The revolt against Obamacare continues.If you think you have it hard as a consumer of health insurance, you should be frightened that your health insurer may have it worse.
The law originally seemed like a winner for the insurance giants. Who wouldn’t favor a law that guaranteed more people would be purchasing their product — under the threat of a fine if they didn’t? Unfortunately, money with strings attached isn’t the same as money alone, and Obamacare’s regulations are making it impossible for insurance companies to turn a profit.Now, insurers are warning losses from ObamaCare are unsustainable.
Via The Hill:
Insurers say they are losing money on their ObamaCare plans at a rapid rate, and some have begun to talk about dropping out of the marketplaces altogether.“Something has to give,” said Larry Levitt, an expert on the health law at the Kaiser Family Foundation. “Either insurers will drop out or insurers will raise premiums.”
These hardships are faced despite the fact that most Americans have already seen their premiums or deductibles rise.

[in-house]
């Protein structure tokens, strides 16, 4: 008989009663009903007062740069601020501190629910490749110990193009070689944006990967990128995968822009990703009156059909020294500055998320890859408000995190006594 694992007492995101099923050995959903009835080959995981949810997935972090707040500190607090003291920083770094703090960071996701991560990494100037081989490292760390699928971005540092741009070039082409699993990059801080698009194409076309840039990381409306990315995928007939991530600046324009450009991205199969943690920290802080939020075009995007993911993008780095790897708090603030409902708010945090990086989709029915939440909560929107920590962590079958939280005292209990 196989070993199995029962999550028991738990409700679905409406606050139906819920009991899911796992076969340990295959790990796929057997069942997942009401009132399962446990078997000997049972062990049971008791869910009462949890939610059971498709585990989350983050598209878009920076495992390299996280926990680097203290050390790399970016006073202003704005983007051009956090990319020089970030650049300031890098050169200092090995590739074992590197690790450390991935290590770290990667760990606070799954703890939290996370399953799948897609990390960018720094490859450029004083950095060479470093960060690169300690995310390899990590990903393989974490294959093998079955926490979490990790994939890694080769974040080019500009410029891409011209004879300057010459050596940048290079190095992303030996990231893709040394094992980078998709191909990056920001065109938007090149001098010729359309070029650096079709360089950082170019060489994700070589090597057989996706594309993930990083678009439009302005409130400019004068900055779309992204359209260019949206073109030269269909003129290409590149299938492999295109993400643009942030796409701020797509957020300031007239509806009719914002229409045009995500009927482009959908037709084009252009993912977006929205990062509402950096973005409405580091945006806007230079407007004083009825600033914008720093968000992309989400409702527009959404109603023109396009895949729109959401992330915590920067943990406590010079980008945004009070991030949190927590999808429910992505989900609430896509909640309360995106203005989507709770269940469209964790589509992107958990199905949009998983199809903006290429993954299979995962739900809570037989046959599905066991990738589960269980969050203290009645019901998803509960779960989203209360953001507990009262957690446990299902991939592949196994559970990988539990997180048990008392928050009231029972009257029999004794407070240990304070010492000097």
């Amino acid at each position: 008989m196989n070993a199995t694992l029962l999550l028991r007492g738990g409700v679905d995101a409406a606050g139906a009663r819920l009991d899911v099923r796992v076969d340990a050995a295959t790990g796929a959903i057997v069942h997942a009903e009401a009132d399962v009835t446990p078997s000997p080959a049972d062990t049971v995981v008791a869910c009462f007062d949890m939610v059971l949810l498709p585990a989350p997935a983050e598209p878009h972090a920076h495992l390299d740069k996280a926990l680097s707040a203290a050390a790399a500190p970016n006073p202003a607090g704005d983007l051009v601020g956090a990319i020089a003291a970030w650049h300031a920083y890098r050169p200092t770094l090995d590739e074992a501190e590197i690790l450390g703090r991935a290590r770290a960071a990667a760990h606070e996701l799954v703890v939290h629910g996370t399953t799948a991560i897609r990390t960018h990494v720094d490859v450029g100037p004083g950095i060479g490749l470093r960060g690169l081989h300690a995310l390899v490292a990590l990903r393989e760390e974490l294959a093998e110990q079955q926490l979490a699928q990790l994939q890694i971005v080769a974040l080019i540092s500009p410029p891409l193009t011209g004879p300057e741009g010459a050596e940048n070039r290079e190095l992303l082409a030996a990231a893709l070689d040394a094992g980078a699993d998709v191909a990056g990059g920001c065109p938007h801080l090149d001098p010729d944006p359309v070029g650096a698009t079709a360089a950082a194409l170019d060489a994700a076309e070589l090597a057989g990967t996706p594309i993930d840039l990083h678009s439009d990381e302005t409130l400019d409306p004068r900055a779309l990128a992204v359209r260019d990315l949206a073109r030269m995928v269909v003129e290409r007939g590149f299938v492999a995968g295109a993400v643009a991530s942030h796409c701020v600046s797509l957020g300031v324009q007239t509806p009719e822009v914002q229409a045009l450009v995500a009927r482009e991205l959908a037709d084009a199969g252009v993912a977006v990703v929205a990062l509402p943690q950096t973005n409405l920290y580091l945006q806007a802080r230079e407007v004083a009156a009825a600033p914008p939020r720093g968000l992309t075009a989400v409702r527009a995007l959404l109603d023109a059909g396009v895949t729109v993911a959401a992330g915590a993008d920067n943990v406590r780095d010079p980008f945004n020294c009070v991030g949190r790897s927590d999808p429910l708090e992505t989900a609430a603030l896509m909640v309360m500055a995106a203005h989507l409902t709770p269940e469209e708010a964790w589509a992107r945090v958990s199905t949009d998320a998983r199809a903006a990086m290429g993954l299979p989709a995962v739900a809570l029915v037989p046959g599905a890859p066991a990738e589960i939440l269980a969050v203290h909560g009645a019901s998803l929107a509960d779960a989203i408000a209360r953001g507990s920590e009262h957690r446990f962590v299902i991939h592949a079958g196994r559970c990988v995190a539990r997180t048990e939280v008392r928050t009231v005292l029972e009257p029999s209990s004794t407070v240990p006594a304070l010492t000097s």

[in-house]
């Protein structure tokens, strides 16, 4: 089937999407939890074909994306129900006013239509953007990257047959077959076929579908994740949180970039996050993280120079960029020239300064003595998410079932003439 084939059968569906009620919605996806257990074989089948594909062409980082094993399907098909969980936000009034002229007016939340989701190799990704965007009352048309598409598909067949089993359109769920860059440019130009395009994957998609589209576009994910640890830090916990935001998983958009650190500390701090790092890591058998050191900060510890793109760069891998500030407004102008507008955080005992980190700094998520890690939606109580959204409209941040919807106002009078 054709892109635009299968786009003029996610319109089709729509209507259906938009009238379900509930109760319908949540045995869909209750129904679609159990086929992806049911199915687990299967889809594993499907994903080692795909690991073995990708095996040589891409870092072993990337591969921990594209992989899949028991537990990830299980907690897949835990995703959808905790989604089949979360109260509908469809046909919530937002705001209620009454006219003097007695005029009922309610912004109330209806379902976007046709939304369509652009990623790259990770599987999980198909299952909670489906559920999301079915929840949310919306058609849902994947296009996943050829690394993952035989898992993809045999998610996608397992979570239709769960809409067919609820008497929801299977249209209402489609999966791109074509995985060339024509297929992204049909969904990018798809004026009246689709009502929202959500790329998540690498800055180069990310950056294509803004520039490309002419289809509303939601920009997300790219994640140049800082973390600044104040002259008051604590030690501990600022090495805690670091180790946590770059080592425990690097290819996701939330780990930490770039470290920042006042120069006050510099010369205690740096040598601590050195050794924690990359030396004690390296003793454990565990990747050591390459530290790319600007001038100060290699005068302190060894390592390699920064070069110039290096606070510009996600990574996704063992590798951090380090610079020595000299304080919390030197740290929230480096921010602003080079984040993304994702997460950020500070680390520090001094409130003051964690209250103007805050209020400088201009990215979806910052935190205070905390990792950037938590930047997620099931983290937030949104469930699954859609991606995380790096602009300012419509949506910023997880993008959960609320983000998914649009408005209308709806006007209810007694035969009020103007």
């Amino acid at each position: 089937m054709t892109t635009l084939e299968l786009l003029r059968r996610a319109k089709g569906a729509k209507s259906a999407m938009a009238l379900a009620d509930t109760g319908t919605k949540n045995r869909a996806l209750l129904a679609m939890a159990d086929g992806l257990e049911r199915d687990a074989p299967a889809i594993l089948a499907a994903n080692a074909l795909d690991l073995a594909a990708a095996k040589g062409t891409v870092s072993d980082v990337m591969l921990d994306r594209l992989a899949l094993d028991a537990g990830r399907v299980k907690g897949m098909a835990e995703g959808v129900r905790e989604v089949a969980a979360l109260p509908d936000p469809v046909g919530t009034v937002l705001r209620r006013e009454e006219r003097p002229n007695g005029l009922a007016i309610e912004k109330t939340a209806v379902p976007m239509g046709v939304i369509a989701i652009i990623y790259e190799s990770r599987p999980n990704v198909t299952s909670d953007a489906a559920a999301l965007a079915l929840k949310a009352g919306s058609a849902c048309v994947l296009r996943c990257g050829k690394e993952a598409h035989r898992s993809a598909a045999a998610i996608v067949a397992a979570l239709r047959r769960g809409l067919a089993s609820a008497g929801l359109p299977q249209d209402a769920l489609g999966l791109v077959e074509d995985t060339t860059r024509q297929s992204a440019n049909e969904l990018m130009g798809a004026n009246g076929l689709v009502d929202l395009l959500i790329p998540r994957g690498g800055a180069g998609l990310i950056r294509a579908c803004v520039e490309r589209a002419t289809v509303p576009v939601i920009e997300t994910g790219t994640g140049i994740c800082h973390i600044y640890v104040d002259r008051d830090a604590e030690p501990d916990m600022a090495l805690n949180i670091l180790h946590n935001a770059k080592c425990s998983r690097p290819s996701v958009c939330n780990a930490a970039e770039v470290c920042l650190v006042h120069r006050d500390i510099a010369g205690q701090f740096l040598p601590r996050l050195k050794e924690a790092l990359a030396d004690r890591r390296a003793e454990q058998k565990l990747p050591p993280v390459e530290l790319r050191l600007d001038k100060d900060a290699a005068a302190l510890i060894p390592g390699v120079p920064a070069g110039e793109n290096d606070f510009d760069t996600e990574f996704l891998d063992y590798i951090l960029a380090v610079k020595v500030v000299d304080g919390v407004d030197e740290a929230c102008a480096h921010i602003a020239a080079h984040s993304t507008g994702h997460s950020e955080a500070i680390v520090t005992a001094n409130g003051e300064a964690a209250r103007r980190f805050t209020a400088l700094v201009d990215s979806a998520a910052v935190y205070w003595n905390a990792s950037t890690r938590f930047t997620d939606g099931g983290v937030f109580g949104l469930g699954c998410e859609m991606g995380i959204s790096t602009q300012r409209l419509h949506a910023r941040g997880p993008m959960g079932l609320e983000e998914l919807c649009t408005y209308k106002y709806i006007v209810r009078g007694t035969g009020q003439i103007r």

A poll conducted by National Public Radio (NPR) in February found that 56% said they haven’t been helped or harmed by Obamacare, while 25% say it harmed them, and 15% said it helped them. For every Obamacare success story, there are nearly two counterexamples.The Blue Cross Blue Shield Association released a widely publicized report last month that said new enrollees under ObamaCare had 22 percent higher medical costs than people who received coverage from employers.
And a report from McKinsey & Company found that in the individual market, which includes the ObamaCare marketplaces, insurers lost money in 41 states in 2014, and were only profitable in 9 states.
So the insurance companies are losing money, which will cause them to raise premiums, and this is after they’ve already risen about $5,000 (per family, on average) under Obama. By contrast, Obama promised that his healthcare plan would’ve saved the average family $2,500. So he was only off by a margin of 300%.“We continue to have serious concerns about the sustainability of the public exchanges,” Mark Bertolini, the CEO of Aetna, said in February.
The Aetna CEO noted concerns about the “risk pool,” which refers to the balance of healthy and sick enrollees in a plan. The makeup of the ObamaCare risk pools has been sicker and costlier than insurers hoped.
The health insurance industry is now learning that the government’s perks aren’t always delivered as promised, and we’re all bearing the burden.
[Note: This post was authored by The Analytical Economist]